No Smoking in Many Psych Hospitals

Smoking cessation in psychiatric hospitals has improved but still has a ways to go

/ Author:  / Reviewed by: Robert Carlson, M.D

(RxWiki News) Many psychiatric hospitals have started helping patients quit smoking, which is terrific. But the same hospitals may not be preparing patients to remain smoke-free when they go home.

In a recent study, researchers looked at the smoking policies and smoking cessation efforts of state-funded psychiatric hospitals in 2008 and 2011.

The results showed no-smoking policies and smoking cessation efforts have increased at the hospitals, but greater efforts to support smoking cessation after patients return home are needed.

"Don’t light up after hospital discharge."

Glorimar Ortiz, MS, from the National Association of State Mental Health Program Directors Research Institute in Falls Church, VA, led an investigation into how smoking cessation has been working in state-funded psychiatric hospitals.

“Tobacco use continues to be the leading cause of preventable death in the United States and is a major public health issue…This problem is heightened among individuals with psychiatric disorders, who are about twice as likely to smoke tobacco and who are heavier smokers compared with the general population,” said the authors.

For this study, 164 hospitals completed surveys in 2008 and 165 completed surveys in 2011 about their smoking policies and smoking cessation efforts.

A total of 108 of the hospitals answered the survey questions in both 2008 and 2011. The 108 hospitals were from 35 states and the District of Columbia.

In 2008, only 52 of the 108 hospitals allowed smoking on the facility grounds. In 2011, only 18 of the 108 hospitals still allowed smoking on the facility grounds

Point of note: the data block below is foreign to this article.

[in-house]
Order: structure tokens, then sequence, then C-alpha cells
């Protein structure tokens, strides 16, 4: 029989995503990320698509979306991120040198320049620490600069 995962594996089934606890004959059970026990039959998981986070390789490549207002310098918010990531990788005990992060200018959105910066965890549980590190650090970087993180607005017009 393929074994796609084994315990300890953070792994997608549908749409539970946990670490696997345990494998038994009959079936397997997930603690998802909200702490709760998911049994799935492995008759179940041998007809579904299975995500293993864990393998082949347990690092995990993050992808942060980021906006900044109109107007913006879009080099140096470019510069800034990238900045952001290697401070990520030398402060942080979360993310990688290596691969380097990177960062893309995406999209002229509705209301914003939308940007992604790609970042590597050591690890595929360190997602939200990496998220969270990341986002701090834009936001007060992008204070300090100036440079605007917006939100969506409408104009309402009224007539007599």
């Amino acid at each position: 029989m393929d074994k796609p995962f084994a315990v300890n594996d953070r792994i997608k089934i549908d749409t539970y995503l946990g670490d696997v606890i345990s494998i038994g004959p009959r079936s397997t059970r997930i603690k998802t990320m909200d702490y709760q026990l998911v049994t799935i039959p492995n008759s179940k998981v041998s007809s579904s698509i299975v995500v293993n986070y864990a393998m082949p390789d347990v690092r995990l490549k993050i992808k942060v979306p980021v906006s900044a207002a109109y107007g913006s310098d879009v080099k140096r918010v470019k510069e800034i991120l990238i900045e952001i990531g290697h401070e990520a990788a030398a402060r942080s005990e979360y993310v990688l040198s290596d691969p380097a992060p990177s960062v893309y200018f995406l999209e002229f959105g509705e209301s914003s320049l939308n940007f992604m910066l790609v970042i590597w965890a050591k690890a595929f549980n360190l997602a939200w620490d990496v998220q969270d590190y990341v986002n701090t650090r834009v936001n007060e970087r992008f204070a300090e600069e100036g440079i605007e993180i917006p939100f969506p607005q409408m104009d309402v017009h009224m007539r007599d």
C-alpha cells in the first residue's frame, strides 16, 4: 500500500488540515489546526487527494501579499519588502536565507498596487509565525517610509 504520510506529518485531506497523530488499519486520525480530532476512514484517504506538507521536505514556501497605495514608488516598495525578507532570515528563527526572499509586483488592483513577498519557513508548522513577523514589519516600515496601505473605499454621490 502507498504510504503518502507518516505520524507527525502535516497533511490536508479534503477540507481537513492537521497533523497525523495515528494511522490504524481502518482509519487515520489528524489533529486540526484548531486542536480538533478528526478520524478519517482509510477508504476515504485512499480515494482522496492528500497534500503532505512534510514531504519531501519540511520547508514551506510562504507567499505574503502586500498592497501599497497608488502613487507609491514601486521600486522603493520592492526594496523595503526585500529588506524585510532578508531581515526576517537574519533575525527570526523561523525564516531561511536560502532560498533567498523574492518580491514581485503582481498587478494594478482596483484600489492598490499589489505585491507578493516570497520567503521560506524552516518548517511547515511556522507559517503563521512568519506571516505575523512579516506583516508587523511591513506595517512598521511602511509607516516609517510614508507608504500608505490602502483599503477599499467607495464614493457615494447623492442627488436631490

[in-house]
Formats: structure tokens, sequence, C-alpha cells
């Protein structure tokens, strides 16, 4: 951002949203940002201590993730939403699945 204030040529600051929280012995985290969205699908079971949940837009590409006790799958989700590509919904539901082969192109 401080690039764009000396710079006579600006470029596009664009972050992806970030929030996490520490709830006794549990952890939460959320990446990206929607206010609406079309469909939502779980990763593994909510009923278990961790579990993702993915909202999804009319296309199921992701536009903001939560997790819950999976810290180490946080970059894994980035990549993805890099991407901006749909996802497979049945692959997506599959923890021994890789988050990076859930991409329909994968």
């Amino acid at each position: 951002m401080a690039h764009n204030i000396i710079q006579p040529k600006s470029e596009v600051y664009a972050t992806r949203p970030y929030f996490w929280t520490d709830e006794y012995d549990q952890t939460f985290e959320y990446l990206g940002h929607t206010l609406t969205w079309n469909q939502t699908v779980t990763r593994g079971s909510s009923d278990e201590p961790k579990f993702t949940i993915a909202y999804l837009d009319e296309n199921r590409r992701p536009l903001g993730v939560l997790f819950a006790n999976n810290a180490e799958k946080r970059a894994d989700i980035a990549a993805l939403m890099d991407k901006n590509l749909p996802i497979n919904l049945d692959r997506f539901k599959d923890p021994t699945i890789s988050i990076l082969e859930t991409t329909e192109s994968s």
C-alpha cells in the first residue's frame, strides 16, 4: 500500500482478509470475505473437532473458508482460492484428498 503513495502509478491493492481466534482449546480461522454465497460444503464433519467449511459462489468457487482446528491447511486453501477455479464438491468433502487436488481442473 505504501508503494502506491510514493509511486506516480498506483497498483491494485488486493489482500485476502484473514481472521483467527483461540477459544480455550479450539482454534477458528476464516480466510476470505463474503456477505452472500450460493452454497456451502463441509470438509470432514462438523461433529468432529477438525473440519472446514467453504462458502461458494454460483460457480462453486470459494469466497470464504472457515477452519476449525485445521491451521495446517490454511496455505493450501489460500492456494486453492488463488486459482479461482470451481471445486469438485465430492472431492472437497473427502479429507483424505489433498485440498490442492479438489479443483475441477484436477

Most of the hospitals that still allowed smoking required smokers to use designated smoking areas, have staff escorts and only allowed them to smoke at certain times.

In 2008, a total of 61 percent of the hospitals provided smoking cessation training for their hospital staff, which increased to 65 percent by 2011.

Smokeless tobacco products were not allowed by 77 percent of hospitals in 2008 and 91 percent in 2011. Tobacco products were not sold on the grounds at 80 percent of hospitals in 2008 and 96 percent in 2011.

Smoking cessation efforts to help patients maintain a smoke-free lifestyle after leaving the hospital were used by only 20 percent of hospitals in 2011.

Smoking cessation counseling was offered by 60 percent of hospitals in 2008 and 78 percent in 2011. Nicotine replacement therapies, such as nicotine patches or nicotine gum, were offered by 87 percent of hospitals in 2008 and 90 percent in 2011.

Prescription medication for smoking cessation was offered by 55 percent of hospitals in 2008 and 65 percent in 2011. Prescription medication for smoking cessation may not be widely appropriate for patients taking other medications in mental health institutions.

The authors said hospitals using designated smoking times may be encouraging smoking through time triggers. Hospitals that use staff escorts to designated smoking areas require their staff to undergo secondhand smoke exposure evaluation.

“Although there was a marked increase in nonsmoking policies, there was no significant increase in the proportion of hospitals providing overall training to staff related to smoking cessation care,” the authors said.

“Additional resources and staff training may be needed to continue to address smoking cessation both during and after hospitalization,” the authors concluded.

This study was published in April in Psychiatric Services.

The University of San Francisco’s Smoking Cessation Leadership Center provided funding for this project. No conflicts of interest were found.

Reviewed by: 
Review Date: 
April 7, 2013
Last Updated:
April 10, 2013